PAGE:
Point cloud included in the glossy (£25!) book accompanying the exhibition.


Thursday, 3 May 2018

The Colonel Armstrong Tree

This is the biggest tree (well, tallest) we've scanned and processed so far - the majestic, huge Colonel Armstrong Tree, in Armstrong State Park, CA. The tree is apparently 308 feet tall, although our lidar measurements suggest it's slightly shorter (90m or around 290 ft). Either way, it's MASSIVE. The point cloud is incredible, particularly the detail of the lower trunk. Andy has left the sign in at the lower part of the point cloud for scale - the sign is about 1.5m high.
The base of the tree: (image Roy Tennant, http://freelargephotos.com/photos/003963/large.jpg).

Here are some quick screengrabs of the point cloud showing the amazing detail.

Event horizon. Or inside the giant.

Close up of trunk about 1/3 of the way up.

Another trunk close up showing some of the small epicormic branches.
Finally, here's the link to the Sketchfab point cloud. I can't get the smile off my face when I look at this. For anyone who wants to find out more about these extraordinary trees (and they really have some amazing ecological secrets) I thoroughly recommend Richard Peston's The Wild Trees, an account of a band of climbers, ecologists and enthusiasts like Steve Sillett and others, pioneered the climbing, measurement and understanding of these trees in the 1980s and on.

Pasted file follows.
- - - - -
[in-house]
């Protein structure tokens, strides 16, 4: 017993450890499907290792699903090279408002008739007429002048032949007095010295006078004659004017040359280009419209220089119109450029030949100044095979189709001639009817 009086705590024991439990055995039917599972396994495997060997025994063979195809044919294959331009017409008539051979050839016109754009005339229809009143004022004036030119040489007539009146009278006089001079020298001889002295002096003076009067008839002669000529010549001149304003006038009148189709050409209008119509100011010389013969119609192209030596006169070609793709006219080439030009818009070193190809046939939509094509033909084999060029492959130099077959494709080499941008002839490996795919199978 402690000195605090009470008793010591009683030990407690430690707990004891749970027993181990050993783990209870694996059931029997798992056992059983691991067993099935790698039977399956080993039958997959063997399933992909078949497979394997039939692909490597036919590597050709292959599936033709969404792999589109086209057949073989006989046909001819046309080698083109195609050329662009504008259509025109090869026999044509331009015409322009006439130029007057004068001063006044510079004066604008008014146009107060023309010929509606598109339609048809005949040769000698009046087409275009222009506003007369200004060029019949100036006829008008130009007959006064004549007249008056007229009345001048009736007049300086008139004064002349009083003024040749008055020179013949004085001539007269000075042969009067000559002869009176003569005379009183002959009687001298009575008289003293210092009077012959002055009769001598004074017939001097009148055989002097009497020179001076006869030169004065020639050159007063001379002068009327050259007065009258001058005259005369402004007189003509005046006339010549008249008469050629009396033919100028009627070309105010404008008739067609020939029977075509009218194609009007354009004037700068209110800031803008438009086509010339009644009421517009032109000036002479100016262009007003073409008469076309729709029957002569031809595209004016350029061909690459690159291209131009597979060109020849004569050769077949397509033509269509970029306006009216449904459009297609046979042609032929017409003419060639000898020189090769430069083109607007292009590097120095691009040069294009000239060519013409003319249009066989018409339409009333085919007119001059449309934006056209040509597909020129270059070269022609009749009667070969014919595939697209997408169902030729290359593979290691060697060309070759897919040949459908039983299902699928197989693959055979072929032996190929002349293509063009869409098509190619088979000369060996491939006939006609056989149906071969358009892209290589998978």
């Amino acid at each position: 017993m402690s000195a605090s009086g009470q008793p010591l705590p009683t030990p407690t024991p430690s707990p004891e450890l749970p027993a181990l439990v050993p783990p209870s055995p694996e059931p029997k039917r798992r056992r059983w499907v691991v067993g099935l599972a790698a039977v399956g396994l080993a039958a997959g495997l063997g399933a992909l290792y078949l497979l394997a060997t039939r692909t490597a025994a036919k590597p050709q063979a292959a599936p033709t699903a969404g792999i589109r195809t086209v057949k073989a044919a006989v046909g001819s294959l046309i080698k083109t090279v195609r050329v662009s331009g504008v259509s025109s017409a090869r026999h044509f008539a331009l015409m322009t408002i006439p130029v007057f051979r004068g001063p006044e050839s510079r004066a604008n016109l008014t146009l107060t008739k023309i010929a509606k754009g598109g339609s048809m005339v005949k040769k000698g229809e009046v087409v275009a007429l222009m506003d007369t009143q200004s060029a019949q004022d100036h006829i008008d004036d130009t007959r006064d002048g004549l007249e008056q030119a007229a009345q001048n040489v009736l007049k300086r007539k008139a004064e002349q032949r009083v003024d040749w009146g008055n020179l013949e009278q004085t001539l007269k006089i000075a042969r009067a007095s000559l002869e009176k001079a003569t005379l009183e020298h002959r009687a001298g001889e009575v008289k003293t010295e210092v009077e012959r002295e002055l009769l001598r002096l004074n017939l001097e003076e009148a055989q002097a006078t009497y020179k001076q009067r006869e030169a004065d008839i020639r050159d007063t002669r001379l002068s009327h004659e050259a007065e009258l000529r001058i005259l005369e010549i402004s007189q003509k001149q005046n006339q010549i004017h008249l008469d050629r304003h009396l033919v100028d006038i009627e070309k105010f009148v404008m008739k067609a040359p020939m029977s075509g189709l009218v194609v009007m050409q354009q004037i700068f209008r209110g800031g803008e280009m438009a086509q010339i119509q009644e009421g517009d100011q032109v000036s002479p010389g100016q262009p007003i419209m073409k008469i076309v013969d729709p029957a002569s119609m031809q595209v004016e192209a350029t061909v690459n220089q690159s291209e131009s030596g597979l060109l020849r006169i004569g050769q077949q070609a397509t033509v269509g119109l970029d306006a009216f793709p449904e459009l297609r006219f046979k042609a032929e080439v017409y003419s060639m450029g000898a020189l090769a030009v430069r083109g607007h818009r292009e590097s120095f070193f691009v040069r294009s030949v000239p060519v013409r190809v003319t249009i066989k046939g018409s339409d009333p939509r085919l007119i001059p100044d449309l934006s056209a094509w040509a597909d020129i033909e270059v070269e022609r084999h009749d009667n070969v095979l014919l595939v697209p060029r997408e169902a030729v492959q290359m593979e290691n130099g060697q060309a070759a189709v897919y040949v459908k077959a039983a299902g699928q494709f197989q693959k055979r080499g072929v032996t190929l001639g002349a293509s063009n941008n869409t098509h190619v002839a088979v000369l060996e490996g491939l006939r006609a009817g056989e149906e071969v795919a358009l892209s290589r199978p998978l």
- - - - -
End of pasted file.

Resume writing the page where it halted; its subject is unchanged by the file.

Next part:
Wednesday, 2 May 2018

Ham and High: May Day fun

Activities close to home this week, with some scanning on Hampstead Heath to measure some of the coppiced oak woodland with our Riegl VZ400, on a gorgeous clear spring day. As befitting May Day and notwithstanding the ridiculous wintry temperatures and torrential rain the day before, this was as good as it gets. Hiding away in the well-heeled suburbs of Highgate and Hampstead, this is a real oasis in the city. Most of the trees are relatively young (20th C), but a couple of them, slight hill in the background below, are more than 200 years old.
One of the lovely secluded oak stands, within earshot of the busy Spaniards Road. Crystal skies.

Looking up through the crowns. Is that a cloud?
We're aiming to compare our estimates of biomass in the woods here with those from the local surveys done by the estate management. This has to be one of my favourite bits of London.

Earlier that morning, I visited my daughter Lotta's school to talk to the Year 3s about trees. It's their Science Week and they're studying trees in and around the local area, including Epping Forest, which has the famous Gilwell Oak, the UK's 2017 Tree of the Year (yes obviously it's a thing!) and a nominee for European TOTY 2018. I showed the children some of our work, some of the oldest and largest trees in the world, and the UK. They seemed to enjoy finding out about the people and animals that live in forests around the world very much! I even took our ZEB REVO in to scan them while they 'stayed still'.

ZEB Revo scan of the Jubilee School Year 3s listening intently with the adults sitting at the back (left).